Perspectives on Cold Regions Science from Arctic and Subarctic Labrador
Dr. Robert Way, Assistant Professor, Department of Geography and Planning, University of Queens
In Labrador and northern Québec (including Nunavik, Nunatsiavut, Nitassinan and NunatuKavut), rapid regional warming observed over the past several decades has significantly impacted the quality of life for Indigenous Peoples and northerners. Similarly, thawing of regional permafrost, hydrological changes and vegetation growth may have future impacts on infrastructure development, natural hazards, archaeological sites, and cultural keystone species such as caribou and berry plants. This talk will discuss some of the contemporary Cold Regions Science issues and research activities underway in Arctic and Subarctic by the Northern Environmental Geoscience Laboratory at Queen’s University. In this talk, Dr. Way will discuss combining field observations, community-based monitoring, remote sensing and numerical modelling to bridge spatial scales and predict how landscapes in coastal Labrador will respond to climate change.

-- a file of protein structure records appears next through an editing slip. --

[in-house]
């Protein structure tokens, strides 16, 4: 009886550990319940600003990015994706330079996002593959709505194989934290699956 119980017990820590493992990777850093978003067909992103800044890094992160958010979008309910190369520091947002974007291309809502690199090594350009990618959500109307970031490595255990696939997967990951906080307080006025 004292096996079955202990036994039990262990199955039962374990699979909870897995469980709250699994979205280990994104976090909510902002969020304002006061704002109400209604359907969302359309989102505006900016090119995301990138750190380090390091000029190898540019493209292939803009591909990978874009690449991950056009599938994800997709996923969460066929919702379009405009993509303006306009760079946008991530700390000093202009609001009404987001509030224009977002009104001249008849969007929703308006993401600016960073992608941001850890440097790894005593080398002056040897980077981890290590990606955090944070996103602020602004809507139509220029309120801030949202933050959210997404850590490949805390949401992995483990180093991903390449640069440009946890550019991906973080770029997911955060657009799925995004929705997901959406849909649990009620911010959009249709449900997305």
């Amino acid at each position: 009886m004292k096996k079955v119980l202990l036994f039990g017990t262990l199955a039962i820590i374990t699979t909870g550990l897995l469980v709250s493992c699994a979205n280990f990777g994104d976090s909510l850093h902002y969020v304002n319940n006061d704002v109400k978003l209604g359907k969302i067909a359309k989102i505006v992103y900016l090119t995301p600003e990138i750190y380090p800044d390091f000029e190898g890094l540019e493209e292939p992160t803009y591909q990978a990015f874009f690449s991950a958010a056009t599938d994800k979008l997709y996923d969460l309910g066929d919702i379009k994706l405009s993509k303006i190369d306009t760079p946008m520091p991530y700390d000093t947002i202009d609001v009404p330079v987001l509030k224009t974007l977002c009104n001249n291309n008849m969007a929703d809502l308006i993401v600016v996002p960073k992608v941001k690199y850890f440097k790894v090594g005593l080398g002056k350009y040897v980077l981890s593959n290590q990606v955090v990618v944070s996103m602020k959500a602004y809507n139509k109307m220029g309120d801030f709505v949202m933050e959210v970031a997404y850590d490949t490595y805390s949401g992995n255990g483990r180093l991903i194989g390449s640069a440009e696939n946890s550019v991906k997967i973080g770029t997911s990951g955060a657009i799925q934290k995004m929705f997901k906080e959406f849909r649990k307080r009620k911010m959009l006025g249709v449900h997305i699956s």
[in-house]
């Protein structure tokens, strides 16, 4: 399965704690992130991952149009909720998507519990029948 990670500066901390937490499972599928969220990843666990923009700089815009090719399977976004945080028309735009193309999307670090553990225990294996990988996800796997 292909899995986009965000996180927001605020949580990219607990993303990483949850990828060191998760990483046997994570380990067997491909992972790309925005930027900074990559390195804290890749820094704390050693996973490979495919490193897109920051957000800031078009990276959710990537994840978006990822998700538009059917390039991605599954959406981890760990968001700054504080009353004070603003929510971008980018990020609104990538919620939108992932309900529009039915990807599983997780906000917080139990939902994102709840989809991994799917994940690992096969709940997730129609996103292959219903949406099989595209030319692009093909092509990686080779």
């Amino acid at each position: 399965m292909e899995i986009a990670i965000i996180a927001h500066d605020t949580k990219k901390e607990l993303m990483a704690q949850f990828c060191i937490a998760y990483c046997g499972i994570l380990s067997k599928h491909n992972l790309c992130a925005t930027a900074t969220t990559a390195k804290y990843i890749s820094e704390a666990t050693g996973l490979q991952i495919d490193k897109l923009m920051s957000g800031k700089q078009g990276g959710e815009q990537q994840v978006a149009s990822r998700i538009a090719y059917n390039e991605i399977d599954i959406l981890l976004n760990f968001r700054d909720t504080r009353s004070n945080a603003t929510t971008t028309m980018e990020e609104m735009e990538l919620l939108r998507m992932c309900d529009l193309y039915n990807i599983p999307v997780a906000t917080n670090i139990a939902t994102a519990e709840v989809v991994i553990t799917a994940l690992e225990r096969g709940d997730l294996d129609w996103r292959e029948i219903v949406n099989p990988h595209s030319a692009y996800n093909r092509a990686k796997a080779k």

Dr. Way is a physical geographer who specializes in understanding the impacts of climate change on the terrestrial cryosphere (glaciers, permafrost, ice). Dr. Way is of Inuit descent (Nunatsiavummiut) and was born and raised in the central Labrador community of Happy Valley-Goose Bay, NL. Find out more about his research here.
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